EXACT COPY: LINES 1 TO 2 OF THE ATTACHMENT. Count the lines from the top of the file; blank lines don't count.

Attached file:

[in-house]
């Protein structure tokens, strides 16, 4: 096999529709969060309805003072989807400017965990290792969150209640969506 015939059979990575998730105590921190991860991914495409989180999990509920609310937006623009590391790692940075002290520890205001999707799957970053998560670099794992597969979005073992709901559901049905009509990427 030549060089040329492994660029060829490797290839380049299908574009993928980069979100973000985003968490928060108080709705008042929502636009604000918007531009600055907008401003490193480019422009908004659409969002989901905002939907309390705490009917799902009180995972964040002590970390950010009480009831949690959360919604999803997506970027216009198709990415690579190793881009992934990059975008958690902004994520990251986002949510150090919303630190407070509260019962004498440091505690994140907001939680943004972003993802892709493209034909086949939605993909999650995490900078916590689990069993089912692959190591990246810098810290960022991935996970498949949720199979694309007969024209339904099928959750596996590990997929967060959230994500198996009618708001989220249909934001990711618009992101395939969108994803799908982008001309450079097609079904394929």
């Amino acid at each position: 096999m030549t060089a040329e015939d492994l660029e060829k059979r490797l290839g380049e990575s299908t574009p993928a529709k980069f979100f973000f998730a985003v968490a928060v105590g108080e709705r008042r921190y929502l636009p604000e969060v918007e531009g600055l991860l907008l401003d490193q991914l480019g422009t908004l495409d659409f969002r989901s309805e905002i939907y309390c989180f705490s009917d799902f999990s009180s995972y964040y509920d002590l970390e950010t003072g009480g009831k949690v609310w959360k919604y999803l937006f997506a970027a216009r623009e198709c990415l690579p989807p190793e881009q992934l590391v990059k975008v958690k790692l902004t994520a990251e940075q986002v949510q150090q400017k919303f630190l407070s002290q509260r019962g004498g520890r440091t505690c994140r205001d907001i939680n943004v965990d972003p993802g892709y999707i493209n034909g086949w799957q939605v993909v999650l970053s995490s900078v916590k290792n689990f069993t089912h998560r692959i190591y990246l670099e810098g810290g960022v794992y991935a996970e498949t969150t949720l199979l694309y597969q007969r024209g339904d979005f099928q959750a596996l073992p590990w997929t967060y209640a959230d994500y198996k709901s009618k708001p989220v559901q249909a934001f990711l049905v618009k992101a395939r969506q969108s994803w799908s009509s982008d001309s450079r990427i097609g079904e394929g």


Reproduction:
[in-house]
């Protein structure tokens, strides 16, 4: 096999529709969060309805003072989807400017965990290792969150209640969506 015939059979990575998730105590921190991860991914495409989180999990509920609310937006623009590391790692940075002290520890205001999707799957970053998560670099794992597969979005073992709901559901049905009509990427 030549060089040329492994660029060829490797290839380049299908574009993928980069979100973000985003968490928060108080709705008042929502636009604000918007531009600055907008401003490193480019422009908004659409969002989901905002939907309390705490009917799902009180995972964040002590970390950010009480009831949690959360919604999803997506970027216009198709990415690579190793881009992934990059975008958690902004994520990251986002949510150090919303630190407070509260019962004498440091505690994140907001939680943004972003993802892709493209034909086949939605993909999650995490900078916590689990069993089912692959190591990246810098810290960022991935996970498949949720199979694309007969024209339904099928959750596996590990997929967060959230994500198996009618708001989220249909934001990711618009992101395939969108994803799908982008001309450079097609079904394929």